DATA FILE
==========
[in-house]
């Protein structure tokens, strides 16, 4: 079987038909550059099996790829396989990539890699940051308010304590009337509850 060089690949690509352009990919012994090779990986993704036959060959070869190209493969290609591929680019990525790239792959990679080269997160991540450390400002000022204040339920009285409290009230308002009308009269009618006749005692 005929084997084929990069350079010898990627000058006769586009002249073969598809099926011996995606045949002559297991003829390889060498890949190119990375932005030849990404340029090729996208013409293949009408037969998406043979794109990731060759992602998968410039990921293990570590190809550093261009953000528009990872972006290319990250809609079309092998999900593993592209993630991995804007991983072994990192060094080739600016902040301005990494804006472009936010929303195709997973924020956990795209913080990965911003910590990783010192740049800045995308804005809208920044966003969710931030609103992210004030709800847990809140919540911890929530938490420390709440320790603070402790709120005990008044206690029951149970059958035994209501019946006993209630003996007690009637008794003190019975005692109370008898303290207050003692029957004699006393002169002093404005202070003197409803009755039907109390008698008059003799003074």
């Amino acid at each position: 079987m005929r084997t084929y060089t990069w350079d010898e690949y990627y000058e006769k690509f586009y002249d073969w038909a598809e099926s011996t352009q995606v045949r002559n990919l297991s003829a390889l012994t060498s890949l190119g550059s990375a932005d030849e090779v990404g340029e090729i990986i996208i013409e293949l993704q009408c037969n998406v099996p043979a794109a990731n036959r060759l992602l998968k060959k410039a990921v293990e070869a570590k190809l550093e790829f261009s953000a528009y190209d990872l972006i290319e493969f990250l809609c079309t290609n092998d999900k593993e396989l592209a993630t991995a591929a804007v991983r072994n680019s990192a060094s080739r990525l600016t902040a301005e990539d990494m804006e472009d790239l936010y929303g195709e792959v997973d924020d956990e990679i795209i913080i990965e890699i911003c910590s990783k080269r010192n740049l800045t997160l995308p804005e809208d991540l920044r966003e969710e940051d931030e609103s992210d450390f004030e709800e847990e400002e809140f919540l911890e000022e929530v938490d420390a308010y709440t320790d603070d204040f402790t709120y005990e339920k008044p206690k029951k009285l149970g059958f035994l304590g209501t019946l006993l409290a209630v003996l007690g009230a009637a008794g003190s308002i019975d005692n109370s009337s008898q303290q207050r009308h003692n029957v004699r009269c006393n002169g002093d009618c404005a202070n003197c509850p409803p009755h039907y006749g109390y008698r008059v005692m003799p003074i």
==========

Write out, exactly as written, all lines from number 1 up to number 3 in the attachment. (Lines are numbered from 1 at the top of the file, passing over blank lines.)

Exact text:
[in-house]
């Protein structure tokens, strides 16, 4: 079987038909550059099996790829396989990539890699940051308010304590009337509850 060089690949690509352009990919012994090779990986993704036959060959070869190209493969290609591929680019990525790239792959990679080269997160991540450390400002000022204040339920009285409290009230308002009308009269009618006749005692 005929084997084929990069350079010898990627000058006769586009002249073969598809099926011996995606045949002559297991003829390889060498890949190119990375932005030849990404340029090729996208013409293949009408037969998406043979794109990731060759992602998968410039990921293990570590190809550093261009953000528009990872972006290319990250809609079309092998999900593993592209993630991995804007991983072994990192060094080739600016902040301005990494804006472009936010929303195709997973924020956990795209913080990965911003910590990783010192740049800045995308804005809208920044966003969710931030609103992210004030709800847990809140919540911890929530938490420390709440320790603070402790709120005990008044206690029951149970059958035994209501019946006993209630003996007690009637008794003190019975005692109370008898303290207050003692029957004699006393002169002093404005202070003197409803009755039907109390008698008059003799003074």
């Amino acid at each position: 079987m005929r084997t084929y060089t990069w350079d010898e690949y990627y000058e006769k690509f586009y002249d073969w038909a598809e099926s011996t352009q995606v045949r002559n990919l297991s003829a390889l012994t060498s890949l190119g550059s990375a932005d030849e090779v990404g340029e090729i990986i996208i013409e293949l993704q009408c037969n998406v099996p043979a794109a990731n036959r060759l992602l998968k060959k410039a990921v293990e070869a570590k190809l550093e790829f261009s953000a528009y190209d990872l972006i290319e493969f990250l809609c079309t290609n092998d999900k593993e396989l592209a993630t991995a591929a804007v991983r072994n680019s990192a060094s080739r990525l600016t902040a301005e990539d990494m804006e472009d790239l936010y929303g195709e792959v997973d924020d956990e990679i795209i913080i990965e890699i911003c910590s990783k080269r010192n740049l800045t997160l995308p804005e809208d991540l920044r966003e969710e940051d931030e609103s992210d450390f004030e709800e847990e400002e809140f919540l911890e000022e929530v938490d420390a308010y709440t320790d603070d204040f402790t709120y005990e339920k008044p206690k029951k009285l149970g059958f035994l304590g209501t019946l006993l409290a209630v003996l007690g009230a009637a008794g003190s308002i019975d005692n109370s009337s008898q303290q207050r009308h003692n029957v004699r009269c006393n002169g002093d009618c404005a202070n003197c509850p409803p009755h039907y006749g109390y008698r008059v005692m003799p003074i």